Neoclassical And The Political Economy

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Neoclassical and The Political Economy

Neoclassical and the Political Economy

Neoclassical economic

Neoclassical economic theory (which is also associated with neoliberal political policies) is grounded in the rejection of the Marxian notion of exploitation and the promotion of the idea that the distribution of social resources produced by market exchanges is innately fair and just (when it is allowed to work "without friction.") Although neoclassical theory dominates the economics discipline it is actually a psychological theory: at the core of the theory is a specific reductionist theory of human decision making and rationality that is then applied to economic (and other) phenomena1 1. All human decision making is assumed to be driven by the pursuit of individual pleasure/happiness. This pleasure is defined, within the theory, as utility. Thus, the economic man (homo economicus) is a utility maximizer. Market exchanges are defined as simple trades between equally powerless economic men trying to maximize their individual pleasure. The wage labor relationship is such a market exchange. The wage is defined as equal to the value of the contribution of workers to the overall value of the commodity produced, such that workers are not cheated out of any “surplus value,” as defined within Marxian theory. Thus, neoclassical theory provides a clear alternative to the Marxian contention that workers are exploited by being cheated out of value that should rightly belong to them.

Labor Economics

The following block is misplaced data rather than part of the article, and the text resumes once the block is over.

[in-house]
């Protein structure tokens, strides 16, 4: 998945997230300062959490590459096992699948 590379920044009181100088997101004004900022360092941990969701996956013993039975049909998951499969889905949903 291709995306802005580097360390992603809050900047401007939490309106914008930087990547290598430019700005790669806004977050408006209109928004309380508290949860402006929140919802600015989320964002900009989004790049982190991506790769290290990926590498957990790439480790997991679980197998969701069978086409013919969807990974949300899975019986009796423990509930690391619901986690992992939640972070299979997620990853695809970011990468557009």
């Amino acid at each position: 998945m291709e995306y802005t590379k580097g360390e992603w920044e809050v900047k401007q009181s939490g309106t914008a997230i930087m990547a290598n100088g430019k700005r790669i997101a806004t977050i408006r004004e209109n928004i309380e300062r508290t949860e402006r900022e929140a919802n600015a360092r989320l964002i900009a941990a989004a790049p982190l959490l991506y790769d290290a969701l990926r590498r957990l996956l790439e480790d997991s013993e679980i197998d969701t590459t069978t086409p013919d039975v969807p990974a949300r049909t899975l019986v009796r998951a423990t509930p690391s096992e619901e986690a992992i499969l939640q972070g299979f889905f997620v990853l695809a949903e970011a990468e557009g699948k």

Neo-classical economists view the labour market as similar to other markets in that the forces of supply and demand jointly determine price (in this case the wage rate) and quantity (in this case the number of people employed)2.

However, the labour market differs from other markets (like the markets for goods or the money market) in several ways. Perhaps the most important of these differences is the function of supply and demand in setting price and quantity. In markets for goods, if the price is high there is a tendency in the long run for more goods to be produced until the demand is satisfied. With labour, overall supply cannot effectively be manufactured because people have a limited amount of time in the day, and people are not manufactured. The income effect suggests a rise in overall wages will, in many situations, not result in more supply of labour: it may result in less supply of labour as workers take more time off to spend their increased wages. The substitution effect of a higher wage might cause people to work more, as the opportunity cost to work less is greater than it was prior to the increase3. While available empirical evidence is mixed, some analysts suggest the income and substitution effects cancel each other out, resulting in no supply increase. Within the overall labour market, particular segments are thought to be subject to more normal rules of supply and demand as workers are likely to change job types in response to differing wage rates.

The labour market also acts as a non-clearing market. Whereas most markets have a point of equilibrium without excess surplus or ...
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